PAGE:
A Liberian female journalist in the United States has joined the race to pursue the establishment of a war crimes court in the country, and has, therefore, challenged President George Weah to take a strong stand that would be in the interest of the state instead of individuals.
Ms. Wade Williams, an advocate for women’s rights in the media, told this paper on October 4, 2018, through telephone conversation and Facebook message, that she believes President Weah’s claiming to be neutral in the Liberian conflict stands a better chance to make a decision that would bring justice to survivors of the war to end impunity.
Being a woman who has interacted with scores of female victims of the war and reported on their ordeals, Ms Williams said many Liberian women who were raped during the war are still living in fear arising from psychosocial depression, and the only way they can be relieved of the pains they are enduring is to see the perpetrators named and shamed for their evil deeds.
“It is inconceivable that in a country where many women and children were raped, tortured and maimed by rebel factions for almost two decades no one will answer for these crimes; it is an affront to justice and basic human decency that no one will answer for the atrocities committed during the Liberian Civil War,” Ms Williams said.
She emphasized that the over 250,000 people killed in cold blood and thousands of women and children raped need justice, and that President Weah, who campaigned for change and is now at the head of the government, should without compromise take a strong stance that would meet this popular demand of the Liberian people and the international community.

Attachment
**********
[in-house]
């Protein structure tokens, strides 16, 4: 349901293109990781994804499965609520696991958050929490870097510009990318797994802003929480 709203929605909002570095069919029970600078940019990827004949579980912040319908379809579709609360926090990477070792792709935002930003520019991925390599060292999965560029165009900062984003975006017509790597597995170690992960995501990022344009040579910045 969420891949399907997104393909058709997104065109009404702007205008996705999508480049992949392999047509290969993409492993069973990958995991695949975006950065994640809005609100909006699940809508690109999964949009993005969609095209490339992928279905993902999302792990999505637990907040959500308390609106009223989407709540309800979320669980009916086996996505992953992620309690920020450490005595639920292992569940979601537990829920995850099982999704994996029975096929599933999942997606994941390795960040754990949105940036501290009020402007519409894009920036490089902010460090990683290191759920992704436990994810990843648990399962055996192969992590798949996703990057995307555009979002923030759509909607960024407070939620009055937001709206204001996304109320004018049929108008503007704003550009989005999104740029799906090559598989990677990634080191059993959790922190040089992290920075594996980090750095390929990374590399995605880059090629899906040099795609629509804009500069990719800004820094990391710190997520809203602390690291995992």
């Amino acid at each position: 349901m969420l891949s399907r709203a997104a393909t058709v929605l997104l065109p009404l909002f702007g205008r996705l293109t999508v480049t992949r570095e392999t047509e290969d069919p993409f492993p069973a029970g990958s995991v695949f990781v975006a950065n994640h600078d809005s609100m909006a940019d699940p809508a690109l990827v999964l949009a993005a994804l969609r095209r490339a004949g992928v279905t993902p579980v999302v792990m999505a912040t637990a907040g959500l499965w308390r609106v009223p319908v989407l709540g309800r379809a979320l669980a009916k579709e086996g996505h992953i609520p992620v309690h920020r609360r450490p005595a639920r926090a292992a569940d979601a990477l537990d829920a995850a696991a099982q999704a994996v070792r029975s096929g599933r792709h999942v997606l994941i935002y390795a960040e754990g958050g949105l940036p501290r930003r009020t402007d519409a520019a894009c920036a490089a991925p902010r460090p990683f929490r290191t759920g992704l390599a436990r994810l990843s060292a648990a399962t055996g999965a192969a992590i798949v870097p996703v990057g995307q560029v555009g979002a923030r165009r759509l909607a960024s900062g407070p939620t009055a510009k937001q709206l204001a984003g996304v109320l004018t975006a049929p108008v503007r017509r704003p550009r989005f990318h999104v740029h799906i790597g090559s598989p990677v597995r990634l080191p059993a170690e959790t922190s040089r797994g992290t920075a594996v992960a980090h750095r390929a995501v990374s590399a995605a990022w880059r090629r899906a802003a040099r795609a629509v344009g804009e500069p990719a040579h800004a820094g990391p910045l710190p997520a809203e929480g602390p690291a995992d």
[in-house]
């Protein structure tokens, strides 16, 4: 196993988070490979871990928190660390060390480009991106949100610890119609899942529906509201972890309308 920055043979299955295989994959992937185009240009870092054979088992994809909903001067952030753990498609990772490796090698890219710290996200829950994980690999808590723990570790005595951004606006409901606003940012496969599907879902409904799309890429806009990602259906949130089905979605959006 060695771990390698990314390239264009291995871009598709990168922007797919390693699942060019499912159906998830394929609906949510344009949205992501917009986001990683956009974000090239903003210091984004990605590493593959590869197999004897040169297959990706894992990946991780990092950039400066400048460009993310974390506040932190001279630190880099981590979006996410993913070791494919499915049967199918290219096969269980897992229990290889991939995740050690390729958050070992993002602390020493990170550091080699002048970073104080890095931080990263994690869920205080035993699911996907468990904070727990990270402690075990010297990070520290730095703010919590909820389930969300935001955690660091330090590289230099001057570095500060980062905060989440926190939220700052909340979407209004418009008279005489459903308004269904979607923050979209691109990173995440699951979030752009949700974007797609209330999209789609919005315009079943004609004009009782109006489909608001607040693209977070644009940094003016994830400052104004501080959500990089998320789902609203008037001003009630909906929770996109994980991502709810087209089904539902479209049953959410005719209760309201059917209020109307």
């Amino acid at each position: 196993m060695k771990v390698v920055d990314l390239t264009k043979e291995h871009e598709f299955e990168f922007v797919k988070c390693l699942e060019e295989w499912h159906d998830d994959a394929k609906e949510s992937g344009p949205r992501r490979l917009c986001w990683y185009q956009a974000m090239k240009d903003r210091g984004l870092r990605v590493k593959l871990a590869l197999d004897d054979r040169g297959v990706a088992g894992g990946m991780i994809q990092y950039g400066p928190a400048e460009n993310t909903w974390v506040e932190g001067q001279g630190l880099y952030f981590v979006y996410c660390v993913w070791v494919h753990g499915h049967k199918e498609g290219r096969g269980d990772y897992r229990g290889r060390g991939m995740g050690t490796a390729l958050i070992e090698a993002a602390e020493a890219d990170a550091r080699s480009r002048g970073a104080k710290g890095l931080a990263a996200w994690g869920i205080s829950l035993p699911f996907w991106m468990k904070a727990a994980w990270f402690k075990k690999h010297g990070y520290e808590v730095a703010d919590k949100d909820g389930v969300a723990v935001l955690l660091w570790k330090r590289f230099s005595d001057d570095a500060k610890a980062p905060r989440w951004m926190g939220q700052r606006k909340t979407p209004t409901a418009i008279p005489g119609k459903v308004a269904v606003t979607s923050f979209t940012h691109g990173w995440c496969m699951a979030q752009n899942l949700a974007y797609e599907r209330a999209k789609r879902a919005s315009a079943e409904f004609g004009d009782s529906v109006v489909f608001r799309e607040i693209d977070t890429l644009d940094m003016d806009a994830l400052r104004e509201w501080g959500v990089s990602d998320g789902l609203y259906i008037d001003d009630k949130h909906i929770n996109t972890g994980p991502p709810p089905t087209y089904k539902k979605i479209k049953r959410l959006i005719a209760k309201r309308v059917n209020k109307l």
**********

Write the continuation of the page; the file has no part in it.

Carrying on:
She, like others who have expressed similar views earlier, believes that there can be no genuine peace in Liberia if justice is trampled upon, and that the Weah Administration might fail the Liberian people if the President refuses to institute justice to end impunity in the country.
In recent days, U.S. Congressman Daniel Donavan has been championing a resolution calling for the full implementation of the Truth and Reconciliation Commission’s (TRC) final recommendations and the establishment of an extraordinary court to prosecute people who bear the greatest responsibility in the atrocities committed during the war.
Once it is passed, the resolution, which is now before the U.S. Congress, will put pressure on the George Weah Administration to establish the court.
“We welcome the fact that we have international partners who are pushing for justice on our behalf. Sierra Leone did it; Liberia can do it, and we need to put an end to the decadence that continues in our country,” Ms. Williams added.
Prior to joining the advocacy for the establishment of a war crimes court, Wade Williams and some other Liberian journalists in the United States visited the U.S. Congress, putting forward their request before the U.S. Government to help bring justice to the people of Liberia.
The journalists were concerned that warlords and perpetrators of crimes were injecting fear in survivors by threatening the peace in order to perpetuate themselves in power, while others were also using the same method to win votes and occupy prestigious public positions.
At the time, President George Weah served as a UNICEF Ambassador and proposed the establishment of a war crimes court in Liberia. But having taken over the country as President, he has been skeptical in the establishment of the court and has promised to engage in public dialogues to consolidate reconciliation.
But survivors and victims of the war continue to come out with a call for the establishment of a war crimes court.
One of those to speak to the Daily Observer was David Moore of Bomi County, who narrated that rebels of the National Patriotic Front of Liberia (NPFL) killed his brothers while some of his sisters were raped.
He said the failure of the Weah Administration to allow the establishment of a war crimes court will lead him to failure and that will invite a curse on the country.
While President Weah was addressing the United Nations General Assembly (UNGA) in New York recently, Liberians living in New York converged near the UN Headquarters to register their concern for justice and an end to impunity through a peaceful demonstration.
About a week ago, Human Rights lawyer Cllr. Tiawan Gongloe said warlords and perpetrators of war crimes have used fear tactics to intimidate survivors and victims of the war, but now it is time that advocates return the fear to the warlords and perpetrators because fear itself is a form of justice.